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Economists Make Visible the Invisible

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In my latest column in the Pittsburgh Tribune-Review, I give examples of what I regard to be – by far – the single most important job for the competent economist: making the unseen seen [2].  A slice:

An even deeper and more counterintuitive way that economists see the world comes from our understanding of prices and wages. Many non-economists bemoan the fact that firefighters, EMTs and other first responders earn only a tiny fraction of the salaries paid to Ben Roethlisberger and other professional athletes. The typical thought is that entertaining spectators is less important than is putting out a raging house fire or rushing a stroke victim to the hospital.

Well, yes and no. Given the choice of a world with plenty of high-quality professional athletes but very few first responders, or very few professional athletes but plenty of high-quality first responders, almost everyone would choose the latter. Saving lives is indeed more important overall than is being entertained by pro athletes. But such an all-or-nothing choice isn’t what we face.

The choice we face for almost any economic activity is whether to increase incrementally the amount of that activity. We ask, for example, how much value we get from adding an elite quarterback to our team compared to not doing so. And how much value do we get from adding an EMT to our fire and rescue squad compared to not doing so?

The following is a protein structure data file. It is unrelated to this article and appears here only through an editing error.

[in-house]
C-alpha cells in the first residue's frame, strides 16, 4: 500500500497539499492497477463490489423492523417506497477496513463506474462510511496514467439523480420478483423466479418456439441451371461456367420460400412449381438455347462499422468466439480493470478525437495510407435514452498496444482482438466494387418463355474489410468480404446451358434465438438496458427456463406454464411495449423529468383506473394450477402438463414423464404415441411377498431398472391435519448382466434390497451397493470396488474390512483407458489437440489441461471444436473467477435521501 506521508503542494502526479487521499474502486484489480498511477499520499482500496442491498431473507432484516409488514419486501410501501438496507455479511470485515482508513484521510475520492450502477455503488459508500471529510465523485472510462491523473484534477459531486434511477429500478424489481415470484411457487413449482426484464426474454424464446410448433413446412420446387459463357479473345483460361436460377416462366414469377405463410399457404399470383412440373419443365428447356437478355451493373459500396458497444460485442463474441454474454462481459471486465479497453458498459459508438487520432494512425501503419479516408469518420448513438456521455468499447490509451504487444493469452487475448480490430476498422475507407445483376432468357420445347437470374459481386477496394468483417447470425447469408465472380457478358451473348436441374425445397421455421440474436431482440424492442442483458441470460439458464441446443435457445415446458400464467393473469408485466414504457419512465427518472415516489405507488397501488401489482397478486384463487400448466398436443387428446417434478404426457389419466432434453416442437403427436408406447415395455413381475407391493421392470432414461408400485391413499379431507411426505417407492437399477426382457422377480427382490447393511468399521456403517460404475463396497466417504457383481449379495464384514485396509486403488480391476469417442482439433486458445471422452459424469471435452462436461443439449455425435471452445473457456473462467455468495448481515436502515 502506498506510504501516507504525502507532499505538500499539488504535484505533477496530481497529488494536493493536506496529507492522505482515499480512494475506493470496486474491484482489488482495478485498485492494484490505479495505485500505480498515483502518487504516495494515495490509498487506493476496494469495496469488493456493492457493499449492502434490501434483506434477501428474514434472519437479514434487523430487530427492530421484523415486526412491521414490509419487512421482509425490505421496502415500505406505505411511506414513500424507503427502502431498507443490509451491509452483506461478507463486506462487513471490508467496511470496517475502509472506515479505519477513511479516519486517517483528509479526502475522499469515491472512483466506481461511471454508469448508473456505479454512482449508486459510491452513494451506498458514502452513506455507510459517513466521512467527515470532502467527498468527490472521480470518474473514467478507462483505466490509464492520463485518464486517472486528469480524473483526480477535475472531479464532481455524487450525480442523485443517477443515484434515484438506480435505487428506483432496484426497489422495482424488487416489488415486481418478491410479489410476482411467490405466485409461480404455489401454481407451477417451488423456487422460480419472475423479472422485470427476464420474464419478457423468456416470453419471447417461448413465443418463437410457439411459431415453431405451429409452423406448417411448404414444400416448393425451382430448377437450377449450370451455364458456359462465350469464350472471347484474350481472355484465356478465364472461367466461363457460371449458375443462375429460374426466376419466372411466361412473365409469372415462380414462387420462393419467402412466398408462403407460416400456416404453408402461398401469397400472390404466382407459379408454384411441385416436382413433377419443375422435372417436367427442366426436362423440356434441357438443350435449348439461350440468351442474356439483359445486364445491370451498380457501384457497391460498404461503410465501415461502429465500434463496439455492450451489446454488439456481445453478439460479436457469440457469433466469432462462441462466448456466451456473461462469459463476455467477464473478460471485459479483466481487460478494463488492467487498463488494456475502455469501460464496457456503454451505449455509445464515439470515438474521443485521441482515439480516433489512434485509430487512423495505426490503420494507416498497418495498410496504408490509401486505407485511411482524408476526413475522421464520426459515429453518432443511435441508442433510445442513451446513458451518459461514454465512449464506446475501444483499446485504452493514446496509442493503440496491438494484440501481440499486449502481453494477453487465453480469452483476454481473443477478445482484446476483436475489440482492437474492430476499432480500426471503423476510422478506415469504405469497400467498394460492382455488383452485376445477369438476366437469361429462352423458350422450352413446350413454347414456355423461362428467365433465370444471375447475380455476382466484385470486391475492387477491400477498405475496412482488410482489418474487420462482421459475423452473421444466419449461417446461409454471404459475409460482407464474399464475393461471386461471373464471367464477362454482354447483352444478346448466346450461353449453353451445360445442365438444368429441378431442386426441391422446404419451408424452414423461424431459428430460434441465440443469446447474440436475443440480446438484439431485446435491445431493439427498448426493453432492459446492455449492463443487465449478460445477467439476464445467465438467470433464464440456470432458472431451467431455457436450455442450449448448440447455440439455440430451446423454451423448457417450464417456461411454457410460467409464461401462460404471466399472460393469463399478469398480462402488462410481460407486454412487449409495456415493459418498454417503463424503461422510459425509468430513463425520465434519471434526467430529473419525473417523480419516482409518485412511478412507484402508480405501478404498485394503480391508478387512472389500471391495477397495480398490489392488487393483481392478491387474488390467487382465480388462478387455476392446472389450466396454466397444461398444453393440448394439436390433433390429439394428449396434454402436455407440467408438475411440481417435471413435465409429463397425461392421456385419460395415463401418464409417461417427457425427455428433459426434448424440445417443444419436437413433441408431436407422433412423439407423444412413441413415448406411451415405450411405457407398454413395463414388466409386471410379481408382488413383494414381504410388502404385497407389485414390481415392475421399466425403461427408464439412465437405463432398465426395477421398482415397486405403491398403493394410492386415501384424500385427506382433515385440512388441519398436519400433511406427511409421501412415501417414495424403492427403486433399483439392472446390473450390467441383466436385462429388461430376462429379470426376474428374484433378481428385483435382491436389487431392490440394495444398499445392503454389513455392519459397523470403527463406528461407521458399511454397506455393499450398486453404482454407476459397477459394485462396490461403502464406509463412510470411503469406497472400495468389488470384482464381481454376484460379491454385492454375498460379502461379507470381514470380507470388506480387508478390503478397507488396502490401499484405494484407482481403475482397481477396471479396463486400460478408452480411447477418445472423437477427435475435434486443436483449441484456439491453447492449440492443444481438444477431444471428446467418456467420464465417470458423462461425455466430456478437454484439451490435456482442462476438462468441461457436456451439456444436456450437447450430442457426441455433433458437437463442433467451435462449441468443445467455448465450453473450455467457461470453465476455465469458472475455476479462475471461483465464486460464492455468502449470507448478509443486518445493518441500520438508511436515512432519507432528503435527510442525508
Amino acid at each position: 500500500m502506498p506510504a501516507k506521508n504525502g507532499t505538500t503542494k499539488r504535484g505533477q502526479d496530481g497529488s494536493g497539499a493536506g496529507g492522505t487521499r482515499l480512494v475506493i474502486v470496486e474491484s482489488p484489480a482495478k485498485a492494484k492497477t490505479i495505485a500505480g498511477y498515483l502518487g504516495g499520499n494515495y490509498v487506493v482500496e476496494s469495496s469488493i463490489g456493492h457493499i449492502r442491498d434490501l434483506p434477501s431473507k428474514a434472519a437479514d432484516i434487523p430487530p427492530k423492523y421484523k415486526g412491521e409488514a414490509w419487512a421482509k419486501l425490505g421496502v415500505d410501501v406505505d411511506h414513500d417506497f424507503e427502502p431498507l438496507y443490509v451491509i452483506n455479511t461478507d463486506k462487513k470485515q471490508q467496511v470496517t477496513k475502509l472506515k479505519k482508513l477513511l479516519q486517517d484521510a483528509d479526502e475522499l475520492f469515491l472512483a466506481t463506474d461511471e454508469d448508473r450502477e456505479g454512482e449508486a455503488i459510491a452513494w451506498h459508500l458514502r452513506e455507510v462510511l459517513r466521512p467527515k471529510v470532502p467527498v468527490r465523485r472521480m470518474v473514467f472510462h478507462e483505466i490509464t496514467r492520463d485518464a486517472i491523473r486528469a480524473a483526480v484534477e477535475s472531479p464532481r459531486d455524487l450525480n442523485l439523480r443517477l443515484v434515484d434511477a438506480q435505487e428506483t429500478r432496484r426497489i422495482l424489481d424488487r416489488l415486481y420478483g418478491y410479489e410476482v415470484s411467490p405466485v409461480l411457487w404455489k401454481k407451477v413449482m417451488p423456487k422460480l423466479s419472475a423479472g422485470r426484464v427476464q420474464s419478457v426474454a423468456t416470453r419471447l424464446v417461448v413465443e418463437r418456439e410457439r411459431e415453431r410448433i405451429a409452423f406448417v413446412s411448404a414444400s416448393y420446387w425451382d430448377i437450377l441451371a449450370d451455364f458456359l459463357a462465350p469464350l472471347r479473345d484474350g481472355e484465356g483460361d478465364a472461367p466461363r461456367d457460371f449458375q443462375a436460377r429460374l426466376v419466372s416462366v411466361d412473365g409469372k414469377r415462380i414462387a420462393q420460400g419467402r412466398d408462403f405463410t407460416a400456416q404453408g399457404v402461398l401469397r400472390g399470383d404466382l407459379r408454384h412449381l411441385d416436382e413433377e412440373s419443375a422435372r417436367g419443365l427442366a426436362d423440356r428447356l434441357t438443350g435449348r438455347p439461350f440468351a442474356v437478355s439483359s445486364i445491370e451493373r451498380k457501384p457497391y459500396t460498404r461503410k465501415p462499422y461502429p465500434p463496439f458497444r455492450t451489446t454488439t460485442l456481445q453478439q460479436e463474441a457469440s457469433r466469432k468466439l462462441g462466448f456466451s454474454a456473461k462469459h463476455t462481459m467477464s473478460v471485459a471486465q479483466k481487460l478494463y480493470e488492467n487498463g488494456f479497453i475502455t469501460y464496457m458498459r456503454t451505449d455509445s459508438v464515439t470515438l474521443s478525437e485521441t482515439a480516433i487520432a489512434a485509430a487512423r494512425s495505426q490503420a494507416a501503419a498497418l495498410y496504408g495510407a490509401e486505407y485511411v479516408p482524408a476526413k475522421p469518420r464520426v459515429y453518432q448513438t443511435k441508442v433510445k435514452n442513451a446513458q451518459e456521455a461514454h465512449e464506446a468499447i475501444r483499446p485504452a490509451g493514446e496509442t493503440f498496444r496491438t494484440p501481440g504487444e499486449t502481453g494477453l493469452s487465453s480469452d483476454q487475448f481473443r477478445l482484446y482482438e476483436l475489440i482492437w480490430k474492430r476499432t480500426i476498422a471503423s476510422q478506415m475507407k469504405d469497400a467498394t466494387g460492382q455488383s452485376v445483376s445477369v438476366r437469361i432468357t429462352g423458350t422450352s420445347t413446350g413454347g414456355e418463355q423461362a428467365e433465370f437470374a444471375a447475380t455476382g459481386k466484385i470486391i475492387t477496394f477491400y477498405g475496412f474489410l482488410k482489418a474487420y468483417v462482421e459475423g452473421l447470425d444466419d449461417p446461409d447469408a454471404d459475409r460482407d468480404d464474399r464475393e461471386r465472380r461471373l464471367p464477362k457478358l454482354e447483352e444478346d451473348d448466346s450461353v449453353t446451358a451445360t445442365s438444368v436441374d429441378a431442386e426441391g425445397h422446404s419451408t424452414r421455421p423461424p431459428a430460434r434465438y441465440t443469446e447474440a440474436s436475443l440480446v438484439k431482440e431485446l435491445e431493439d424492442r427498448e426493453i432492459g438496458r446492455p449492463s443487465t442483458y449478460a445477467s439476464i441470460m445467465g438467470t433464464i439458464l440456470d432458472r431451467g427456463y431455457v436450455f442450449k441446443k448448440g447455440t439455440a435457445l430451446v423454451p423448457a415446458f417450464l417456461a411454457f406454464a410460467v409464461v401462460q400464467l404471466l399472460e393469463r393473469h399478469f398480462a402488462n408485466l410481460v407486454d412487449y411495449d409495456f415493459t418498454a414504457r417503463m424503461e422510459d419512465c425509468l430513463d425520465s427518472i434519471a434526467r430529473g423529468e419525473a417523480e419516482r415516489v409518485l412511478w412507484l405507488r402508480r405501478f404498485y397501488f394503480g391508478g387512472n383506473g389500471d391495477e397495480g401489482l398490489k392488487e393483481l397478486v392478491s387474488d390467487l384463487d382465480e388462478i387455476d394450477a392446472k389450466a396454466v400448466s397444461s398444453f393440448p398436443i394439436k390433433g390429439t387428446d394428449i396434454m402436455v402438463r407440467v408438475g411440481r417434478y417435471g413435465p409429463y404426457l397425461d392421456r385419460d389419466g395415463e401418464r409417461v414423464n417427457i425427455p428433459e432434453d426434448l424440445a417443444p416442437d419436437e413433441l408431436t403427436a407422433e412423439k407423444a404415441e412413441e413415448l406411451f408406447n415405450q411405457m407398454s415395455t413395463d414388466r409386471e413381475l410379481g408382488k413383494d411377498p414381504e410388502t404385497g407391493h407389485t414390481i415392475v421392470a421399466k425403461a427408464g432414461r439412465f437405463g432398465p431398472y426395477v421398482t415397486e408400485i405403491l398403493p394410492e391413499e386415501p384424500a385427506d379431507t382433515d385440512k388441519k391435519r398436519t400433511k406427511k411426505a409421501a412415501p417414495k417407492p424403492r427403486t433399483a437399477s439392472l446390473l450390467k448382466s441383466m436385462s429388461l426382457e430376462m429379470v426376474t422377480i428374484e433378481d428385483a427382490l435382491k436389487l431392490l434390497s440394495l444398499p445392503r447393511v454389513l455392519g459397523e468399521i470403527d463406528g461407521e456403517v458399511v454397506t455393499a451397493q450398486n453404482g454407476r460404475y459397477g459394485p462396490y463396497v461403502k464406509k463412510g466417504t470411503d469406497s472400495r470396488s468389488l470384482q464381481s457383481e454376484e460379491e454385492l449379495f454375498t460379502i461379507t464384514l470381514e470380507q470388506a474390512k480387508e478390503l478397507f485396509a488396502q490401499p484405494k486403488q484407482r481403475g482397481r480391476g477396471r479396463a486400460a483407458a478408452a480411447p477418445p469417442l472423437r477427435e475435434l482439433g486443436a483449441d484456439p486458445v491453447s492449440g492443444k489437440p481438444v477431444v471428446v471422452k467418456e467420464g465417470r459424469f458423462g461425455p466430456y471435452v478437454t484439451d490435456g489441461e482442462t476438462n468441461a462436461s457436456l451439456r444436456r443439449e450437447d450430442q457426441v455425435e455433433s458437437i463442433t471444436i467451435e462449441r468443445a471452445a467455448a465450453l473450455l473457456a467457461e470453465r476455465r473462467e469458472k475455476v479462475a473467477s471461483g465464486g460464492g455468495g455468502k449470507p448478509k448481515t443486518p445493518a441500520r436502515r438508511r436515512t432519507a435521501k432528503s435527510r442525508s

When these questions are asked, the answers surprise most people. Because the NFL quarterback skill set is so rare, an elite quarterback’s value to NFL teams and their fans is huge. That’s why the Steelers pay Big Ben so handsomely. But if lots of people could play quarterback as well as Big Ben, there’d be no reason to pay him millions.

In contrast, because the excellent-EMT skill set is not rare, we have many more EMTs than we have skilled quarterbacks. So an additional EMT’s value to society is far less than is an additional quarterback’s value. The pay of each reflects this fact.

And we should applaud, for this means our world is one with many highly skilled first responders, if only a small handful of highly skilled quarterbacks — which is much better than the reverse.

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